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The slack test does not assess maximal shortening velocity of muscle fascicles in humans

Abstract : The application of a series of extremely high accelerative motor-driven quick releases while muscles contract isometrically (i.e. slack test) has been proposed to assess unloaded velocity in human muscle. This study aimed to measure gastrocnemius medialis fascicle shortening velocity (V F) and tendinous tissue shortening velocity during motor-driven quick releases performed at various activation levels to assess the applicability of the slack test in humans. Gastrocnemius medialis peak V F and joint velocity recorded from 25 participants using high frame rate ultrasound during quick releases (at activation levels from 0% to 60% of maximal voluntary isometric torque) and during fast contractions without external load (ballistic condition) were compared. Unloaded joint velocity calculated using the slack test method increased whereas V F decreased with muscle activation level (P≤0.03). Passive and low-level quick releases elicited higher V F values (≥41.8±10.7 cm s −1) compared with the ballistic condition (36.3±8.7 cm s −1), while quick releases applied at 60% of maximal voluntary isometric torque produced the lowest V F. These findings suggest that initial fascicle length, complex fascicle-tendon interactions, unloading reflex and motor-driven movement pattern strongly influence and limit the shortening velocity achieved during the slack test. Furthermore, V F elicited by quick releases is likely to reflect substantial contributions of passive processes. Therefore, the slack test is not appropriate to assess maximal muscle shortening velocity in vivo.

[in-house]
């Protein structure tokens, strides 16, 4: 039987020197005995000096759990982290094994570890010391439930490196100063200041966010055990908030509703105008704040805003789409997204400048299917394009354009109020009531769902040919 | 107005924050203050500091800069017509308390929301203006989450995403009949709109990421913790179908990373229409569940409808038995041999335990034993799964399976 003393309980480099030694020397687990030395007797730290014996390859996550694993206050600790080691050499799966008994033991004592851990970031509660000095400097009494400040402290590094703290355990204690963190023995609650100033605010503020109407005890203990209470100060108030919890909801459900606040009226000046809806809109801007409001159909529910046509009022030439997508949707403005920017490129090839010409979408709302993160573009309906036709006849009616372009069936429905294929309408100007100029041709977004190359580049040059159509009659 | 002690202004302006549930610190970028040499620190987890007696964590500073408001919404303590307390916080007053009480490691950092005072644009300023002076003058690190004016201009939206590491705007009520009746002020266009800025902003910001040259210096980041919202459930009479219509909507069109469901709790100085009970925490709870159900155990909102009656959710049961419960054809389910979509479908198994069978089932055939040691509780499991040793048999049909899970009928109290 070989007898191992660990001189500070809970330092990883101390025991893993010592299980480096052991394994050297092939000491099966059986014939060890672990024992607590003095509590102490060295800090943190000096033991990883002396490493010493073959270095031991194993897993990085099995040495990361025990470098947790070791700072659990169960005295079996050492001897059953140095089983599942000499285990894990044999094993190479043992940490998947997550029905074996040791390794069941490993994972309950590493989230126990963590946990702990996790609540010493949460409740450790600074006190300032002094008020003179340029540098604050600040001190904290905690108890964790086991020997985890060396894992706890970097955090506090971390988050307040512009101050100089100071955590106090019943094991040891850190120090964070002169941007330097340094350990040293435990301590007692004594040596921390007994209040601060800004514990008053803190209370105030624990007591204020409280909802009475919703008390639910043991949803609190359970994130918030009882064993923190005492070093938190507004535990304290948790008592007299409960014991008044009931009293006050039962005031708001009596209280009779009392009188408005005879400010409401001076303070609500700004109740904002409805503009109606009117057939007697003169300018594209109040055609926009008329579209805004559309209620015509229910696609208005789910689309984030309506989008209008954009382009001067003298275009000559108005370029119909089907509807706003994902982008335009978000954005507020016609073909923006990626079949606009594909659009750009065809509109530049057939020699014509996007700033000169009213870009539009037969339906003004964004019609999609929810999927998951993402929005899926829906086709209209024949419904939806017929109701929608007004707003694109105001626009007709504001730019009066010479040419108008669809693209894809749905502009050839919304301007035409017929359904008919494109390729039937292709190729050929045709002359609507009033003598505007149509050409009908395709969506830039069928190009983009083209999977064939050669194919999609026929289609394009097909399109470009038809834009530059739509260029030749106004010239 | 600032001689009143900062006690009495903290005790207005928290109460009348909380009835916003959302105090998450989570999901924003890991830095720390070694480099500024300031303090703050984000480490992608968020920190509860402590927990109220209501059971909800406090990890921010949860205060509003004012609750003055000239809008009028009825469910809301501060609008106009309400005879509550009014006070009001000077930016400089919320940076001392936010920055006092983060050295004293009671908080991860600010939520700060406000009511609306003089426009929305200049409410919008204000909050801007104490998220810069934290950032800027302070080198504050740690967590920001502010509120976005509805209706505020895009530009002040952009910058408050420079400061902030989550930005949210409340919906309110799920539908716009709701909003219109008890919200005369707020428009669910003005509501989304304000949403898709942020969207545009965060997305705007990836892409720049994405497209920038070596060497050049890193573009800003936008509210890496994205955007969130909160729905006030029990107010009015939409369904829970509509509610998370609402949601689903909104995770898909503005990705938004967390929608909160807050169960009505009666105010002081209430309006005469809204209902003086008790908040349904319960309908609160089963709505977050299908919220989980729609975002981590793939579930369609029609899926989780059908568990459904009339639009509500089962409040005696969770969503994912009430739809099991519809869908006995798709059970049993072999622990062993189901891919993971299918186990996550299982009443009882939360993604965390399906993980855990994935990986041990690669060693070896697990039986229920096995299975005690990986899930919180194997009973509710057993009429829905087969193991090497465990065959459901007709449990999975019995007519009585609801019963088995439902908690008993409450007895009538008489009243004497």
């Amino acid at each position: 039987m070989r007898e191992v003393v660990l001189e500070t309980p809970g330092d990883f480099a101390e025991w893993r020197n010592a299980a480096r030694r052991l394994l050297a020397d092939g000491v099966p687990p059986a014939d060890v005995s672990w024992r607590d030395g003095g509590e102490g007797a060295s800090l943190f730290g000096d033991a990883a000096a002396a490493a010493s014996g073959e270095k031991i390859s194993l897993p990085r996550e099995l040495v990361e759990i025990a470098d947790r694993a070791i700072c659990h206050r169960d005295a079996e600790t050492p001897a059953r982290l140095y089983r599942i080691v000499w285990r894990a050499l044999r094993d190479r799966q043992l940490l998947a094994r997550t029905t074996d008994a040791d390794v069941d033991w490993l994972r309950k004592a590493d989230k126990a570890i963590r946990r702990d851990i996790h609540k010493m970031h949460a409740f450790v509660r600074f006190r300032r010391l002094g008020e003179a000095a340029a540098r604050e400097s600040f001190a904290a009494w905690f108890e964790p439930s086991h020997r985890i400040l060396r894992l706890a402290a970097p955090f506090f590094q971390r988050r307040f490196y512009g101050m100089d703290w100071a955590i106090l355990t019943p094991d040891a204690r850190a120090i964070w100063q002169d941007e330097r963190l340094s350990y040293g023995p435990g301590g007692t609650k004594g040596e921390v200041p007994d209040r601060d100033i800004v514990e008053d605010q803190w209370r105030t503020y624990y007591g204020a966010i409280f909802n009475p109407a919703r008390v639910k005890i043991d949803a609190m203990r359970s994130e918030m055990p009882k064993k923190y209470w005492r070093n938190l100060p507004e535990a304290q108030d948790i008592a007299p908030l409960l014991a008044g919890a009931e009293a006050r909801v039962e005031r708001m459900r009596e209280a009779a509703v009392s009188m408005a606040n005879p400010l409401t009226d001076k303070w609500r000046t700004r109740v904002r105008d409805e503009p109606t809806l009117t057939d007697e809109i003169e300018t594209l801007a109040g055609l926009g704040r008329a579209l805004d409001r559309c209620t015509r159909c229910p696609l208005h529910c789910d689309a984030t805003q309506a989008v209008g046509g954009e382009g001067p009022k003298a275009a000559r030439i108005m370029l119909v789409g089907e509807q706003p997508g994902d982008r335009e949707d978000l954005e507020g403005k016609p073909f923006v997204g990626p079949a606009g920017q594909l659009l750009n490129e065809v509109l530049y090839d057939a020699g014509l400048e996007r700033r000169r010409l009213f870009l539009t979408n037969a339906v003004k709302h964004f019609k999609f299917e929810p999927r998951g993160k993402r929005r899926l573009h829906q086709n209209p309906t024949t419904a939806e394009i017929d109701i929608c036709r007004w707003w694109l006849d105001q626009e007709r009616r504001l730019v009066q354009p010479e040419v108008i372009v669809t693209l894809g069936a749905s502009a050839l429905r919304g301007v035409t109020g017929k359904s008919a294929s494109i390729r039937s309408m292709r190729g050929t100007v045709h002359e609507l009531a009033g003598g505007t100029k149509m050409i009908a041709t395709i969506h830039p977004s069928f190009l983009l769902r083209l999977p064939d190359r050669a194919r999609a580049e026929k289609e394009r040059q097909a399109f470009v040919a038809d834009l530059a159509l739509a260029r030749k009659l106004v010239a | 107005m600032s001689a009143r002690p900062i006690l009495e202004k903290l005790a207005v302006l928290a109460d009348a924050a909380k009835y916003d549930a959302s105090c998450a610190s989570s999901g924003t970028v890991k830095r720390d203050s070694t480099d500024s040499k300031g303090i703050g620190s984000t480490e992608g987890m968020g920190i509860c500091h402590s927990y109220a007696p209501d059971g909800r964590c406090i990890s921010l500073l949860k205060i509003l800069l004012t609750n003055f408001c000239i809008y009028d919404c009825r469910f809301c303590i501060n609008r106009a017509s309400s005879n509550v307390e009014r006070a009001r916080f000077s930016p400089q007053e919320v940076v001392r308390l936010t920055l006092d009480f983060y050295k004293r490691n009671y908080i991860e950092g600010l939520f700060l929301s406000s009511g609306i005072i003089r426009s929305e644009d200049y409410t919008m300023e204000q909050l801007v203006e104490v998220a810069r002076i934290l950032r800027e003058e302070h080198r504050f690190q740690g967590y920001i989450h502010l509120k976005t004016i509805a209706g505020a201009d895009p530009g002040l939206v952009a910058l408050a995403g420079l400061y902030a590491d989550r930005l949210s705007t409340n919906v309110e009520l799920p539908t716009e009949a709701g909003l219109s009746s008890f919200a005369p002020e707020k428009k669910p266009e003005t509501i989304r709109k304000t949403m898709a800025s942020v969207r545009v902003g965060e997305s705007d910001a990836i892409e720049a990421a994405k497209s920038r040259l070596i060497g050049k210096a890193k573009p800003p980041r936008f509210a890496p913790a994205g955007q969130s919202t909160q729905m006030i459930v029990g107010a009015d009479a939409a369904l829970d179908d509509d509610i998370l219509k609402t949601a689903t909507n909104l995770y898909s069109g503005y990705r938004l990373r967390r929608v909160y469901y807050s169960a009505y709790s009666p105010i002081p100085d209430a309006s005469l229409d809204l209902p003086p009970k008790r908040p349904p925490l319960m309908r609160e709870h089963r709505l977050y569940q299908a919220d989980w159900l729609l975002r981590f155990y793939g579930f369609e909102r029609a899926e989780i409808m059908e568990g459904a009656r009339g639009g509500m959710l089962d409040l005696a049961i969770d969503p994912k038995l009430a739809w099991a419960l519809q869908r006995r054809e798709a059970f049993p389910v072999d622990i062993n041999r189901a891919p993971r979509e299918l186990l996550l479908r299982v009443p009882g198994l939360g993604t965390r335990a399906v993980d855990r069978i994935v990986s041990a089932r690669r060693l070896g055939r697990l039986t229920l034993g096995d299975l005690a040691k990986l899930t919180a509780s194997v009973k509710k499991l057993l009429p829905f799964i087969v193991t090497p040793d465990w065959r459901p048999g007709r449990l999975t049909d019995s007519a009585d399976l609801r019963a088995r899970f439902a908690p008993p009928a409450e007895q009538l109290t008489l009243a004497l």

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Robin Hager, Sylvain Dorel, Antoine Nordez, Giuseppe Rabita, Antoine Couturier, et al.. The slack test does not assess maximal shortening velocity of muscle fascicles in humans. Journal of Experimental Biology, Cambridge University Press, 2018, 221 (15), pp.jeb169623. ⟨10.1242/jeb.169623⟩. ⟨hal-02525779⟩

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